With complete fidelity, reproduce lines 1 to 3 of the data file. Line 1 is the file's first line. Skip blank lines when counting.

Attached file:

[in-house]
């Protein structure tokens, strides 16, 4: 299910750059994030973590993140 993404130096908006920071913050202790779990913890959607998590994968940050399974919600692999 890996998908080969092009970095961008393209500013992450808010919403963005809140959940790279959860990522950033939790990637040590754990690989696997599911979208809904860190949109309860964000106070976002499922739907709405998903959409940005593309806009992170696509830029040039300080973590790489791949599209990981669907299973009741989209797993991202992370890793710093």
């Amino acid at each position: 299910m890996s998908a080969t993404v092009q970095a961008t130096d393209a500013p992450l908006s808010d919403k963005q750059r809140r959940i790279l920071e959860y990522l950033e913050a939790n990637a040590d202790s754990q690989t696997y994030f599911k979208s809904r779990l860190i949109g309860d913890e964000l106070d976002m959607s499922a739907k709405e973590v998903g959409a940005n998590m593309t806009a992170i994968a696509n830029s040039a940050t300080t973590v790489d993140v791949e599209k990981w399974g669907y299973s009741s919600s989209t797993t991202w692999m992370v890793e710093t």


[in-house]
């Protein structure tokens, strides 16, 4: 299910750059994030973590993140 993404130096908006920071913050202790779990913890959607998590994968940050399974919600692999 890996998908080969092009970095961008393209500013992450808010919403963005809140959940790279959860990522950033939790990637040590754990690989696997599911979208809904860190949109309860964000106070976002499922739907709405998903959409940005593309806009992170696509830029040039300080973590790489791949599209990981669907299973009741989209797993991202992370890793710093």
């Amino acid at each position: 299910m890996s998908a080969t993404v092009q970095a961008t130096d393209a500013p992450l908006s808010d919403k963005q750059r809140r959940i790279l920071e959860y990522l950033e913050a939790n990637a040590d202790s754990q690989t696997y994030f599911k979208s809904r779990l860190i949109g309860d913890e964000l106070d976002m959607s499922a739907k709405e973590v998903g959409a940005n998590m593309t806009a992170i994968a696509n830029s040039a940050t300080t973590v790489d993140v791949e599209k990981w399974g669907y299973s009741s919600s989209t797993t991202w692999m992370v890793e710093t």